• Maximise driving time during daylight hours, where possible.
  • Plan your route and also where to re-fuel.
  • Employ defensive driving by paying extra attention to the road, not looking at your cell, watching out for vehicles jumping intersections and traffic lights.  Increase visibility by keeping your headlights on and refresh by taking a break every 200 km or 2 hours.
  • Bring essential items:  first aid kit, towing rope, warning triangles and a torch.
  • Hanging up an organiser (or shoe holder) on the back of the passenger and driver’s seat adds extra storage space, while providing useful compartments to keep toys and items for the kids.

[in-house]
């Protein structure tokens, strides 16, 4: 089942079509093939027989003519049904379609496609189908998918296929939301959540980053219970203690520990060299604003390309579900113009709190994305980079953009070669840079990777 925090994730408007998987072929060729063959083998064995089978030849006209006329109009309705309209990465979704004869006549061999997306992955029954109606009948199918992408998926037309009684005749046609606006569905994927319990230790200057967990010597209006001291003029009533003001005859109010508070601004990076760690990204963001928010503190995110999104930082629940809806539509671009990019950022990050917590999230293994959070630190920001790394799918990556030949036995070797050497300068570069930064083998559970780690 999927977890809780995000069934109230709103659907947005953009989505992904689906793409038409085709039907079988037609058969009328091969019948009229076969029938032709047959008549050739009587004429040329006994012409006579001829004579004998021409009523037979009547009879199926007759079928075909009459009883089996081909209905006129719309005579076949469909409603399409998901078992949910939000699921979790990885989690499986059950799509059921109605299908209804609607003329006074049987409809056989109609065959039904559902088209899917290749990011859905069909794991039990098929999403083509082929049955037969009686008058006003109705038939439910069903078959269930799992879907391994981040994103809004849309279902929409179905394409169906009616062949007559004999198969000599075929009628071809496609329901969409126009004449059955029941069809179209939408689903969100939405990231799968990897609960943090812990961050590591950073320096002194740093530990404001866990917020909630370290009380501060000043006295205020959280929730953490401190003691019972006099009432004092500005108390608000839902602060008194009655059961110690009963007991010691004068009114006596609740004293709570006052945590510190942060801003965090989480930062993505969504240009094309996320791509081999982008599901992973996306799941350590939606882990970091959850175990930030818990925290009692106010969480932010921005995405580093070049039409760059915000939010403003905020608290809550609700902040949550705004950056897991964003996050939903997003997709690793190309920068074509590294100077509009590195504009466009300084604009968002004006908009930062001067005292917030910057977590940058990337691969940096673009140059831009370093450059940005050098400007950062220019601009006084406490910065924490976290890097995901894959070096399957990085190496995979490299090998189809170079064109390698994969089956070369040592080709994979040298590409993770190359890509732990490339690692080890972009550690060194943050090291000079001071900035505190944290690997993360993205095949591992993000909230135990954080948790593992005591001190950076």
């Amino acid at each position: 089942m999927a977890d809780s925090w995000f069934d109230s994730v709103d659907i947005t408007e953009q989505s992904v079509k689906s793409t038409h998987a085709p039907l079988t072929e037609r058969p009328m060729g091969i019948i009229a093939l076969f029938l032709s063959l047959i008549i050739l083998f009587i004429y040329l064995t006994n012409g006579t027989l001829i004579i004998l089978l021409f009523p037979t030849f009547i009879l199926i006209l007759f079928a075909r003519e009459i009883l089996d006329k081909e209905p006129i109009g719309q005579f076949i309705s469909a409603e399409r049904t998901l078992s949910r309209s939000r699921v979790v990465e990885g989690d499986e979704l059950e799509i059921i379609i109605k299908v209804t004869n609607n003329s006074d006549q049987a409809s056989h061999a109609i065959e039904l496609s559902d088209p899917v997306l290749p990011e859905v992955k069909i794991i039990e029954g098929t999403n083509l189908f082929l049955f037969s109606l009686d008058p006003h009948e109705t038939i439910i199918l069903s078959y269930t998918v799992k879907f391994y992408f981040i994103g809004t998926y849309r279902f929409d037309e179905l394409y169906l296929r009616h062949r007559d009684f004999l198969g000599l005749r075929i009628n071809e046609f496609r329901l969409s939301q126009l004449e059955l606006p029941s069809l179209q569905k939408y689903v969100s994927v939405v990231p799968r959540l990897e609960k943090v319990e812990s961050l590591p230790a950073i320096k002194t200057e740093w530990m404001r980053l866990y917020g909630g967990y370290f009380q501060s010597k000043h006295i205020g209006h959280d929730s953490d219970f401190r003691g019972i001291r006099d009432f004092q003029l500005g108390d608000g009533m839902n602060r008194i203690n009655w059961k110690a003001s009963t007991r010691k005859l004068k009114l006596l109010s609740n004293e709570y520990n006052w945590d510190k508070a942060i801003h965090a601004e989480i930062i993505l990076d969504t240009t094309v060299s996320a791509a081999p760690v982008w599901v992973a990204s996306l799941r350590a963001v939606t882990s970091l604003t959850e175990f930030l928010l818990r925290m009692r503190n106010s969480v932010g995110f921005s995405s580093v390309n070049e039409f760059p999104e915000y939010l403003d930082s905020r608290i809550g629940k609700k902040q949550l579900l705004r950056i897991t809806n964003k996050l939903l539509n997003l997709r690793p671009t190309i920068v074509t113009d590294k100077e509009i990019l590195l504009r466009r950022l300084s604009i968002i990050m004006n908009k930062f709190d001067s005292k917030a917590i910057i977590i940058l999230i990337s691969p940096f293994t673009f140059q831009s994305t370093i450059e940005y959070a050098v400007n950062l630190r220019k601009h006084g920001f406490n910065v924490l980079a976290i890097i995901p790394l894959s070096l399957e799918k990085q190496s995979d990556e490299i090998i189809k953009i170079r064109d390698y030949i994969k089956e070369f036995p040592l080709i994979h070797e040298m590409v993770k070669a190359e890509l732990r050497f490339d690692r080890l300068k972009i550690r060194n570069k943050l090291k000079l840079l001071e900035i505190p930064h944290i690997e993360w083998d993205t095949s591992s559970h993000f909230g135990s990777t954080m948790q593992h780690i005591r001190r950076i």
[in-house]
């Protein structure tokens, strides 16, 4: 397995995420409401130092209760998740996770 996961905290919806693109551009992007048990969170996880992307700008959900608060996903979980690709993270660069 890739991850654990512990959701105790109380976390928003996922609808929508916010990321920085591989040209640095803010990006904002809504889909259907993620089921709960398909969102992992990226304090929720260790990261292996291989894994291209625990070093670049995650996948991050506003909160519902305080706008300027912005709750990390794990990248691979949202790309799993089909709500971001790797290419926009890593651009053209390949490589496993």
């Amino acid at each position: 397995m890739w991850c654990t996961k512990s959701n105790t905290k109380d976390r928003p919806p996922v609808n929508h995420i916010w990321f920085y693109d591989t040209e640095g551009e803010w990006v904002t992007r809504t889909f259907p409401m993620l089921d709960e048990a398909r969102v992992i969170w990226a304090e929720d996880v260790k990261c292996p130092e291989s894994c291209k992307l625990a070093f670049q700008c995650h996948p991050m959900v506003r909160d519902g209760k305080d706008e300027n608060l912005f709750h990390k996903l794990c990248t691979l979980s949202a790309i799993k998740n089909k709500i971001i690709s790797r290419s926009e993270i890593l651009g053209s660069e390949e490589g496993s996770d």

Tips for flying with kids

“Something to keep in mind is that our kids are often sensitive to our attitudes.  Sharing your experiences adds to their excitement about the upcoming flight. Make it fun by discussing being up in the air, seeing the clouds outside the window and other enjoyable opportunities they’re going to experience,” says Amanda.

Handy tips include:

  • Check in early or, better still, check-in online.  This ensures that you can sit together as a family.
  • When it comes to packing hand luggage, go for a backpack which allows you to find items easily in their designated compartment. Best of all, it frees up both your hands which can be a lifesaver when managing the kids.
  • Anticipate blocked ears by having a bottle on hand for your baby and sugar-free suckers for the older kids, making it easier for them to cope with air pressure changes as the airplane takes off and lands.